“Yes,” she whispered: “I promise. Good-bye.” She pressed my hand again and was gone; and, as I gazed at the empty doorway through which she had passed, I caught a glimpse of her reflection in a glass case on the landing, where she had paused for a moment to wipe her eyes. I felt it, in a manner, indelicate to have seen her, and turned away my head quickly; and yet I was conscious of a certain selfish satisfaction in the sweet sympathy that her grief bespoke.
But now that she was gone a horrible sense of desolation descended on me. Only now, by the consciousness of irreparable loss, did I begin to realise the meaning of this passion of love that had stolen unawares into my life. How it had glorified the present and spread a glamour of delight over the dimly considered future: how all pleasures and desires, all hopes and ambitions, had converged upon it as a focus; how it had stood out as the one great reality behind which the other circumstances of life were as a background, shimmering, half seen, immaterial, and unreal. And now it was gone—lost, as it seemed, beyond hope; and that which was left to me was but the empty frame from which the picture had vanished.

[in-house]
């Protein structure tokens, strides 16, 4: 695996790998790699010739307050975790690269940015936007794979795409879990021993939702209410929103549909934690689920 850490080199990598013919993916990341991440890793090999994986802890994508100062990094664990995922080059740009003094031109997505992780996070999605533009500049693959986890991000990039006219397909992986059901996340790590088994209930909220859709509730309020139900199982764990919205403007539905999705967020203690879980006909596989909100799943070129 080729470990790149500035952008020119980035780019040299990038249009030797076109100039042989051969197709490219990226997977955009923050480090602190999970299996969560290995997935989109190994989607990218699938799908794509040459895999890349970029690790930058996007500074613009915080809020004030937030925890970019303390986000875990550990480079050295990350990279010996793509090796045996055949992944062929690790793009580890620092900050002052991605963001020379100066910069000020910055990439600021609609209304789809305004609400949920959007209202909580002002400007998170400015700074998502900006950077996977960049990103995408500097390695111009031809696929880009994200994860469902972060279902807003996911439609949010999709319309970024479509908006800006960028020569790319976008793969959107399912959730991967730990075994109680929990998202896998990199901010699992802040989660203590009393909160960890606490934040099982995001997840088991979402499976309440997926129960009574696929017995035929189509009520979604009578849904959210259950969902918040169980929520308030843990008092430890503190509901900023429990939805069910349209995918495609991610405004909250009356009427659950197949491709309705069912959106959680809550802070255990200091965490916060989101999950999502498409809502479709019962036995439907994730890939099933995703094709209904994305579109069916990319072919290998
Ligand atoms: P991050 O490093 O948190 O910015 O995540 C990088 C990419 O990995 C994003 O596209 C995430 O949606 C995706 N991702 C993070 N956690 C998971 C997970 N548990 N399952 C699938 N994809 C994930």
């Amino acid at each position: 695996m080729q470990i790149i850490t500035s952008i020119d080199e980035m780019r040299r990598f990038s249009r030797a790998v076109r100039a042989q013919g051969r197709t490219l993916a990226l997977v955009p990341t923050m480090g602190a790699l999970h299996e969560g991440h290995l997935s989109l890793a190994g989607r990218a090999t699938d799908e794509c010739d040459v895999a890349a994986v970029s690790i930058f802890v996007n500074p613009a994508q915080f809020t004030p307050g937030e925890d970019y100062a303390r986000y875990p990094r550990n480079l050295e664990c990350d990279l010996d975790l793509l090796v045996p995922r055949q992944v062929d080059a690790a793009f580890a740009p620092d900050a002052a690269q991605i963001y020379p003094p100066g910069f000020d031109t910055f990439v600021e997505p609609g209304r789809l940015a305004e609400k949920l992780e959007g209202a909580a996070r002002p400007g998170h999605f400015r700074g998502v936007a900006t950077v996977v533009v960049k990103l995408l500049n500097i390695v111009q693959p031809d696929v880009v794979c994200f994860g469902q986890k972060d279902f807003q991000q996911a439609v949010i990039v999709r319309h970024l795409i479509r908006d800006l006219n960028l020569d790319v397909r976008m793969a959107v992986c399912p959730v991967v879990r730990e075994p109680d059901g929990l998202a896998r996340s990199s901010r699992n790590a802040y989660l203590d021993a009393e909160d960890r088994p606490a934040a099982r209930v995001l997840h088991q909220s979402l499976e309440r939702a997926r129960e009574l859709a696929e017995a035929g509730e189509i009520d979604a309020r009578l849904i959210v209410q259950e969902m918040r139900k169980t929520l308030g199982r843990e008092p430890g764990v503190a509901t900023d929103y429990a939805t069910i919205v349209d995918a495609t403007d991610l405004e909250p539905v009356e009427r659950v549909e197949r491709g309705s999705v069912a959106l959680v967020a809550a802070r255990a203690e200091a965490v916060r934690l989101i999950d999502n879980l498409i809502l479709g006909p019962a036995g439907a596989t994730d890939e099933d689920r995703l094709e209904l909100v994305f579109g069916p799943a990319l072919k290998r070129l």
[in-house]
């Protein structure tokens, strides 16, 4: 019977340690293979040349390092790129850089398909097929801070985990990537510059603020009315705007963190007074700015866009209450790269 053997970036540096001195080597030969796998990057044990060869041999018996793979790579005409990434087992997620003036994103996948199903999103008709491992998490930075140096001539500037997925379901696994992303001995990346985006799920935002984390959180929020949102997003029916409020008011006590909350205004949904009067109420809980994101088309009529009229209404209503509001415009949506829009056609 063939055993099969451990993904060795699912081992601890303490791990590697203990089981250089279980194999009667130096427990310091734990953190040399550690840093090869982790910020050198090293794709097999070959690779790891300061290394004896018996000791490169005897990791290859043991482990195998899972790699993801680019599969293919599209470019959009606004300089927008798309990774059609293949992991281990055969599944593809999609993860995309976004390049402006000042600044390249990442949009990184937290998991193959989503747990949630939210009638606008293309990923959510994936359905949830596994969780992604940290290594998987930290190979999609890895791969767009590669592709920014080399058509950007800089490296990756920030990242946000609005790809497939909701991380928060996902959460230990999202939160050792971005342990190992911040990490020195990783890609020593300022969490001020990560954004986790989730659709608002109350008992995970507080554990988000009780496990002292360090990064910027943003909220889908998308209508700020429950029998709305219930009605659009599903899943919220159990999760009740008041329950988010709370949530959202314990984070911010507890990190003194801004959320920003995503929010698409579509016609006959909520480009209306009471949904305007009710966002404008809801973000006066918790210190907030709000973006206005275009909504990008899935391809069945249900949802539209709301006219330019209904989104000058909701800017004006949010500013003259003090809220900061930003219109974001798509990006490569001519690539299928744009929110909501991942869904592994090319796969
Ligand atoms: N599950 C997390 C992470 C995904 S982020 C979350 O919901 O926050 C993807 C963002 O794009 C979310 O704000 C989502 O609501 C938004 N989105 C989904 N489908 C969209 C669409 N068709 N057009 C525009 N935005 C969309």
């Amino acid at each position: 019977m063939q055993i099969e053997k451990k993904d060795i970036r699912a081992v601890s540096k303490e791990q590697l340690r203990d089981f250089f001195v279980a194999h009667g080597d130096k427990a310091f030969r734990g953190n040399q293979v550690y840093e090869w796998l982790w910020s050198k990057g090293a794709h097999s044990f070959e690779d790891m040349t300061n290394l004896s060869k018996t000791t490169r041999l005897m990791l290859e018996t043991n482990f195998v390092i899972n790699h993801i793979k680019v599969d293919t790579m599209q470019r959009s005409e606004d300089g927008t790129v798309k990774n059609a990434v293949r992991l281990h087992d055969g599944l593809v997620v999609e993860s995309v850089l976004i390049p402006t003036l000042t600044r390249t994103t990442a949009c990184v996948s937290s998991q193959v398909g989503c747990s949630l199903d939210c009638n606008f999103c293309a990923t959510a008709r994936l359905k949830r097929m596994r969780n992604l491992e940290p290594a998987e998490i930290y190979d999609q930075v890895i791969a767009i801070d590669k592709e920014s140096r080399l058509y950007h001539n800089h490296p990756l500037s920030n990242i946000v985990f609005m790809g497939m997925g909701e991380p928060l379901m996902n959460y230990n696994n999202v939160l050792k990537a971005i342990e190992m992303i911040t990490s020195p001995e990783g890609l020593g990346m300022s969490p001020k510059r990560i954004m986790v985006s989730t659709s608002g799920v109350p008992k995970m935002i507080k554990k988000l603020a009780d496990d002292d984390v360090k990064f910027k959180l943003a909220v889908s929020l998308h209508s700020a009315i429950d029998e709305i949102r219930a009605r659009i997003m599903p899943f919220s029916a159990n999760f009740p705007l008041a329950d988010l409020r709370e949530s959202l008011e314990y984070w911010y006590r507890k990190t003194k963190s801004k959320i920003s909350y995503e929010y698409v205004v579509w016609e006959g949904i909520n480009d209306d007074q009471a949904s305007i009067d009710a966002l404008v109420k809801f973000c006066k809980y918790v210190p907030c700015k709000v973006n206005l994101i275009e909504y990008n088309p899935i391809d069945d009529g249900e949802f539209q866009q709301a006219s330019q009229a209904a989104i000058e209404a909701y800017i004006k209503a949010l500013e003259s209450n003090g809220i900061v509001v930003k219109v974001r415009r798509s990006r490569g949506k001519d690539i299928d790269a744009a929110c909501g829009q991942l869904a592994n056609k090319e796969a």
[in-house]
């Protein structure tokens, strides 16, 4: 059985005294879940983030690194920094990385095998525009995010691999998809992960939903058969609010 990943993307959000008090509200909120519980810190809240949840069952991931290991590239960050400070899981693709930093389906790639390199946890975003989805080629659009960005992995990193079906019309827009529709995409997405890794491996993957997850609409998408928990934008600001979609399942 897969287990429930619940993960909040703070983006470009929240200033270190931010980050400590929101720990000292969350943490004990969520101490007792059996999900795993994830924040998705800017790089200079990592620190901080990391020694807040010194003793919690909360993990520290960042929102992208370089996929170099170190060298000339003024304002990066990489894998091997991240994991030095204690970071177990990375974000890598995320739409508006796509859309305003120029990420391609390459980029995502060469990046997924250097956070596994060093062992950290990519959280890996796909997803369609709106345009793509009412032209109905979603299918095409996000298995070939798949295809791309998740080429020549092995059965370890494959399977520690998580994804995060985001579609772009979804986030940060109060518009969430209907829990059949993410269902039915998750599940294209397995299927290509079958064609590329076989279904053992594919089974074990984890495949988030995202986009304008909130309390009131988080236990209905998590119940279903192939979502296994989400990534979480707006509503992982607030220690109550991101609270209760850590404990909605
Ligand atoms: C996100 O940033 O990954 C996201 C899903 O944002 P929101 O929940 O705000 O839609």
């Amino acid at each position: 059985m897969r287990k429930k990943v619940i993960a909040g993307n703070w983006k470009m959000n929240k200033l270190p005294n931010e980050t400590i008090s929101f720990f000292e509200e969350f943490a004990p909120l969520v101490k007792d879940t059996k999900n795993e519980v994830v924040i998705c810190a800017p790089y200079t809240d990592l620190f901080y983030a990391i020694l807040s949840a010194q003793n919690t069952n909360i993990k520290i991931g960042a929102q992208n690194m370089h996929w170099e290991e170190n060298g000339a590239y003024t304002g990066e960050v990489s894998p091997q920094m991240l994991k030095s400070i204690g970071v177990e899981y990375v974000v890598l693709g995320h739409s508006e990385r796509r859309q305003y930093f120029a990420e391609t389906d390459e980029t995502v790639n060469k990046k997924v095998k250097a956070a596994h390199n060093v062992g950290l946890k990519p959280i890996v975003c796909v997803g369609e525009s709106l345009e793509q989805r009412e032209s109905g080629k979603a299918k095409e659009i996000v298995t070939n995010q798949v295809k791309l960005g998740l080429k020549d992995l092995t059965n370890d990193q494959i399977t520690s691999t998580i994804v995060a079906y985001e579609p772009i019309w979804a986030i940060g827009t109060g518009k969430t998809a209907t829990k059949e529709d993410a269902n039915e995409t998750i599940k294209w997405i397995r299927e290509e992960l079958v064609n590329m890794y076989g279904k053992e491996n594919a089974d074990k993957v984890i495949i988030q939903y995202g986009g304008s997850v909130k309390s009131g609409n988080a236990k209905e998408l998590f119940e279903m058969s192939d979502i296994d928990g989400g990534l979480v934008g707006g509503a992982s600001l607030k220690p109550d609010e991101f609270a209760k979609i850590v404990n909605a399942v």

I have no idea how long I stood rooted to the spot where she had left me, wrapped in a dull consciousness of pain, immersed in a half-numb reverie. Recent events flitted, dream-like, through my mind; our happy labours in the reading-room; our first visit to the Museum; and this present day that had opened so brightly and with such joyous promise. One by one these phantoms of a vanished happiness came and went. Occasional visitors sauntered into the room—but the galleries were mostly empty that day—gazed inquisitively at my motionless figure, and went their way. And still the dull, intolerable ache in my breast went on, the only vivid consciousness that was left to me.
Presently I raised my eyes and met those of the portrait. The sweet, pensive face of the old Greek settler looked out at me wistfully as though he would offer comfort; as though he would tell me that he, too, had known sorrow when he lived his life in the sunny Fayyum. And a subtle consolation, like the faint scent of old rose leaves, seemed to exhale from that friendly face that had looked on the birth of my happiness and had seen it wither and fade. I turned away, at last, with a silent farewell; and when I looked back, he seemed to speed me on my way with gentle valediction.
THE ACCUSING FINGER